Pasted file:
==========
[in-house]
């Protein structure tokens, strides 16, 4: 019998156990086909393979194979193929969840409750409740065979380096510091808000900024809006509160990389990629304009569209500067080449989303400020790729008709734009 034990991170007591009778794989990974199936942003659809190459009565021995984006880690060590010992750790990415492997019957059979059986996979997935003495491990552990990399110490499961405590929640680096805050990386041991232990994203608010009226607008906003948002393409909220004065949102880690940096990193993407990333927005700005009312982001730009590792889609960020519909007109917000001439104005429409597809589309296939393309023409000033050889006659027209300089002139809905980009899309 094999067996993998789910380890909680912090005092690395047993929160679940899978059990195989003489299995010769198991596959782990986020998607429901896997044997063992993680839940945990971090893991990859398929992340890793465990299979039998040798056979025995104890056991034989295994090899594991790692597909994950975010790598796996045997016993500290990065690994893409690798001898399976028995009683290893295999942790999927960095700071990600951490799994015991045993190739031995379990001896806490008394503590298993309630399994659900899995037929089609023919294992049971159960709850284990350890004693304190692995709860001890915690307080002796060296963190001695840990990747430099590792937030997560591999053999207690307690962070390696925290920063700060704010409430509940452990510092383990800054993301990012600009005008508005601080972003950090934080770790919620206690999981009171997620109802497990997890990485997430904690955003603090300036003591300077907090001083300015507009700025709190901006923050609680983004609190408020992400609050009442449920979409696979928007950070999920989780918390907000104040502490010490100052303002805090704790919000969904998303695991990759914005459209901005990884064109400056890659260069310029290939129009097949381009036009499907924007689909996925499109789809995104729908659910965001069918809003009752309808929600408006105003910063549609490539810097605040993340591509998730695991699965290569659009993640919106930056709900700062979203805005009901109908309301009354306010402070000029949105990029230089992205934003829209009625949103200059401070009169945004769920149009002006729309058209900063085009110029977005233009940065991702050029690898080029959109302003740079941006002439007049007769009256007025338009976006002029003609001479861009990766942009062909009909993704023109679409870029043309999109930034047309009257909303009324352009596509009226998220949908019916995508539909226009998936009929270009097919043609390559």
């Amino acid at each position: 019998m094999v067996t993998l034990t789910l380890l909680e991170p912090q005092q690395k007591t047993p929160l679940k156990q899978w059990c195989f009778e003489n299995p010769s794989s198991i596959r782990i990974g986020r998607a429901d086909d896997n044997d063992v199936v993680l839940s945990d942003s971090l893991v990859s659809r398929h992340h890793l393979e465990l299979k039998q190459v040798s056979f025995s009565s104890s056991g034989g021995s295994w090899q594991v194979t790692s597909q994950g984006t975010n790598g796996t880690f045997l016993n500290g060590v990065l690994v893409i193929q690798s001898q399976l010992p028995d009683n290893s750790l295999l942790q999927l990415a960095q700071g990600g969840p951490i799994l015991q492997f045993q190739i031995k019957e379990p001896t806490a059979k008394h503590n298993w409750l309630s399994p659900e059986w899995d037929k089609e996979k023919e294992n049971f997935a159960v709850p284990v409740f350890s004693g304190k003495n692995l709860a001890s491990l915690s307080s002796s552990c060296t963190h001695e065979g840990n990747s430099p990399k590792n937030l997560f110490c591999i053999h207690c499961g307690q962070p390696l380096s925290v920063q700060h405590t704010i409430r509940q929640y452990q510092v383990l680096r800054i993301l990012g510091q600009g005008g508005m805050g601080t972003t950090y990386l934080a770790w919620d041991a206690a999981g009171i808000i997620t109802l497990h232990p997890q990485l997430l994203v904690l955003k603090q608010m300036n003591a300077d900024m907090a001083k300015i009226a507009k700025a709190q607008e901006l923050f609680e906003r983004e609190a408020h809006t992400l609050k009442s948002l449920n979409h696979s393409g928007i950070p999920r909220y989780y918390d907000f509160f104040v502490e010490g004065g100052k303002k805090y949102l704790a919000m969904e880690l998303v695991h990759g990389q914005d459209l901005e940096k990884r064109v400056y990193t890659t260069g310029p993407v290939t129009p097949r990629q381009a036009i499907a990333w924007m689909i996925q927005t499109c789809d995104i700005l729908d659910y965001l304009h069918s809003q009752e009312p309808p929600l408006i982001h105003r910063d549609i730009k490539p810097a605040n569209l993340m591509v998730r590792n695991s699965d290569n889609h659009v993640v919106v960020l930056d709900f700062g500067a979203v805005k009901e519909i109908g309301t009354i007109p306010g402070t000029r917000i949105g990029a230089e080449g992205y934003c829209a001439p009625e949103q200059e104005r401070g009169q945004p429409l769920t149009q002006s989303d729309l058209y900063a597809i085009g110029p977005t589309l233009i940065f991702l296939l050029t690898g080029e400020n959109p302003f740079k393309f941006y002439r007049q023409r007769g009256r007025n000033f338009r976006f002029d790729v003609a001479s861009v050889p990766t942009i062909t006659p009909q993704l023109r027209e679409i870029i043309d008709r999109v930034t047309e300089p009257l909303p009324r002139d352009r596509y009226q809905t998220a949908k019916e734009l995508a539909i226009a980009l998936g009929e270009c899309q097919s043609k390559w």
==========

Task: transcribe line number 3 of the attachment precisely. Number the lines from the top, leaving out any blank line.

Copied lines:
């Amino acid at each position: 019998m094999v067996t993998l034990t789910l380890l909680e991170p912090q005092q690395k007591t047993p929160l679940k156990q899978w059990c195989f009778e003489n299995p010769s794989s198991i596959r782990i990974g986020r998607a429901d086909d896997n044997d063992v199936v993680l839940s945990d942003s971090l893991v990859s659809r398929h992340h890793l393979e465990l299979k039998q190459v040798s056979f025995s009565s104890s056991g034989g021995s295994w090899q594991v194979t790692s597909q994950g984006t975010n790598g796996t880690f045997l016993n500290g060590v990065l690994v893409i193929q690798s001898q399976l010992p028995d009683n290893s750790l295999l942790q999927l990415a960095q700071g990600g969840p951490i799994l015991q492997f045993q190739i031995k019957e379990p001896t806490a059979k008394h503590n298993w409750l309630s399994p659900e059986w899995d037929k089609e996979k023919e294992n049971f997935a159960v709850p284990v409740f350890s004693g304190k003495n692995l709860a001890s491990l915690s307080s002796s552990c060296t963190h001695e065979g840990n990747s430099p990399k590792n937030l997560f110490c591999i053999h207690c499961g307690q962070p390696l380096s925290v920063q700060h405590t704010i409430r509940q929640y452990q510092v383990l680096r800054i993301l990012g510091q600009g005008g508005m805050g601080t972003t950090y990386l934080a770790w919620d041991a206690a999981g009171i808000i997620t109802l497990h232990p997890q990485l997430l994203v904690l955003k603090q608010m300036n003591a300077d900024m907090a001083k300015i009226a507009k700025a709190q607008e901006l923050f609680e906003r983004e609190a408020h809006t992400l609050k009442s948002l449920n979409h696979s393409g928007i950070p999920r909220y989780y918390d907000f509160f104040v502490e010490g004065g100052k303002k805090y949102l704790a919000m969904e880690l998303v695991h990759g990389q914005d459209l901005e940096k990884r064109v400056y990193t890659t260069g310029p993407v290939t129009p097949r990629q381009a036009i499907a990333w924007m689909i996925q927005t499109c789809d995104i700005l729908d659910y965001l304009h069918s809003q009752e009312p309808p929600l408006i982001h105003r910063d549609i730009k490539p810097a605040n569209l993340m591509v998730r590792n695991s699965d290569n889609h659009v993640v919106v960020l930056d709900f700062g500067a979203v805005k009901e519909i109908g309301t009354i007109p306010g402070t000029r917000i949105g990029a230089e080449g992205y934003c829209a001439p009625e949103q200059e104005r401070g009169q945004p429409l769920t149009q002006s989303d729309l058209y900063a597809i085009g110029p977005t589309l233009i940065f991702l296939l050029t690898g080029e400020n959109p302003f740079k393309f941006y002439r007049q023409r007769g009256r007025n000033f338009r976006f002029d790729v003609a001479s861009v050889p990766t942009i062909t006659p009909q993704l023109r027209e679409i870029i043309d008709r999109v930034t047309e300089p009257l909303p009324r002139d352009r596509y009226q809905t998220a949908k019916e734009l995508a539909i226009a980009l998936g009929e270009c899309q097919s043609k390559w």